Ross was first married to Paddy Graham, mother of his three children. The marriage ended in divorce and, in 1978, he married Penny Thomson, the film producer and former director of the Edinburgh International Film Festival, who died in 2007. In July, 2009, he married Sally Freedman, whom he had met in 2008, an all-too-brief but very happy union.

He is survived by Sally, his daughters Emily, 46, Aeola, 42, son Barney, 41, five grandchildren, brother Jim, 73, and stepson Oli, 24, who has been working as “the sorcerer’s apprentice,” helping make this year’s angels.


Of the musician


Commercial recordings

Archival Recordings

SSS Archive No.: SA1971.233
Native Area/Country: Edinburgh, Shetland: Lerwick
Catalogue: sa
Additional Comments: Studio 5″ reel
Date Recorded: 1971.09.01
Fieldworker(s): Ailie Munro
Informant/Artiste: ROSS Allan, ANDERSON Tom
Type of Material: Scots music fiddle tradition fiddling

SSS Archive No.: SA1971.234
Native Area/Country: Edinburgh, Shetland: Lerwick
Catalogue: sa
Additional Comments: Studio 5″ reel
Date Recorded: 1971.09.01
Fieldworker(s): Ailie Munro
Informant/Artiste: ROSS Allan, ANDERSON Tom
Type of Material: Scots music fiddle tradition fiddling

SSS Archive No.: SA1971.235
Native Area/Country: Edinburgh, Shetland: Lerwick, Shetland, Ireland [x2]
Catalogue: sa
Additional Comments: Studio 5″ reel
Date Recorded: 1971.09.02
Fieldworker(s): Ailie Munro
Informant/Artiste: ROSS Allan, ANDERSON Tom, BAIN Aly, CLANCY Liam, MORTON Robin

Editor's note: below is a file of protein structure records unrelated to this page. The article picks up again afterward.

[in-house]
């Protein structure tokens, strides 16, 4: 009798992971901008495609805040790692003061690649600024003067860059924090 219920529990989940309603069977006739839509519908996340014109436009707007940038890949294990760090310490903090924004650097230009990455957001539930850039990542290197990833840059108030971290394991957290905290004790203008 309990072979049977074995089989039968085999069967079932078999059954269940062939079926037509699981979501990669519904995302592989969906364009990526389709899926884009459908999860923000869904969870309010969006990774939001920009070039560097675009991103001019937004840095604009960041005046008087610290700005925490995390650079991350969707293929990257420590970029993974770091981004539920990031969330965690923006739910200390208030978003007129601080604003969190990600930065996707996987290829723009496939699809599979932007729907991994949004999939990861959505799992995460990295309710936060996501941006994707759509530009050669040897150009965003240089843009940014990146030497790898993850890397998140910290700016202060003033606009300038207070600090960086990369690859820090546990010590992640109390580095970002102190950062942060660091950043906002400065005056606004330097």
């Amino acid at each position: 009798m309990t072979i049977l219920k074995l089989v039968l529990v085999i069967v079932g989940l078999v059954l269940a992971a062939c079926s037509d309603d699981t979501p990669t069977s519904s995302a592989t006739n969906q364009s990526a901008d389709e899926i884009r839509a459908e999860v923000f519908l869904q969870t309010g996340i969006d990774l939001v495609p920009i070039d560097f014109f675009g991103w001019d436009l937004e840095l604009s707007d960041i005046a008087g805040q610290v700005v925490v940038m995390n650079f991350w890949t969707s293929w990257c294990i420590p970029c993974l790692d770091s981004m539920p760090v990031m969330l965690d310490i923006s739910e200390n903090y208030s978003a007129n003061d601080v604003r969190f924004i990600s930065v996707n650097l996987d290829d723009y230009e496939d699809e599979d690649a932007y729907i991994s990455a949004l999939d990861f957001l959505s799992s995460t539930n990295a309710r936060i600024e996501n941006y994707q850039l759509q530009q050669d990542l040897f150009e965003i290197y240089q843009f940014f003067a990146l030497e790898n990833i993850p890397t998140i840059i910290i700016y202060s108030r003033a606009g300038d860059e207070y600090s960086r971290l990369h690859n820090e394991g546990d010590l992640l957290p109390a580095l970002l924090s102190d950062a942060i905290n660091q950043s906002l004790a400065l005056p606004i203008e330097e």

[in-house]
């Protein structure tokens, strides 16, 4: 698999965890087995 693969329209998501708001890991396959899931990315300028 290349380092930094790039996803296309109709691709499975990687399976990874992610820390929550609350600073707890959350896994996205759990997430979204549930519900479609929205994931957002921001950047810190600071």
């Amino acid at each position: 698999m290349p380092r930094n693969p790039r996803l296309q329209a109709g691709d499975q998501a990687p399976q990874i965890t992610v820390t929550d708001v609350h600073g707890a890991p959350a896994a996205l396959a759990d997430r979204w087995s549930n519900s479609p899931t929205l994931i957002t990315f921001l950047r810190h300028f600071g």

Place Recorded: SSS
Type of Material: Scots music fiddle concertina bodhran guitar songs Irish tales

SSS Archive No.: SA1971.236
Native Area/Country: Edinburgh, Shetland: Lerwick
Catalogue: sa
Additional Comments: Studio 5″ reel
Date Recorded: 1971.09.02
Fieldworker(s): Ailie Munro
Informant/Artiste: ROSS Allan, ANDERSON Tom
Type of Material: Scots music fiddle tradition fiddling

Other media

Video etc.


Compositions, transcriptions etc.


Albannach poster2


In other sites etc.


To the Scotsman obituary actor Bill Paterson appended:

The word versatile can be overused but nothing else would do for big Allan Ross. A fiddler extraordinaire, a chippie capable of building a set in an afternoon, a driver capable of taking a transit van from Brussels to the north coast of Sutherland in less than two days, and a part-time actor able to play a witty King George V or an undercover cop with his flaming gold beard “disguised” by a false chin – which, of course, he had made himself.

Quite simply, those early tours of 7:84 Scotland could never have happened without Allan Ross.


Of the player’s music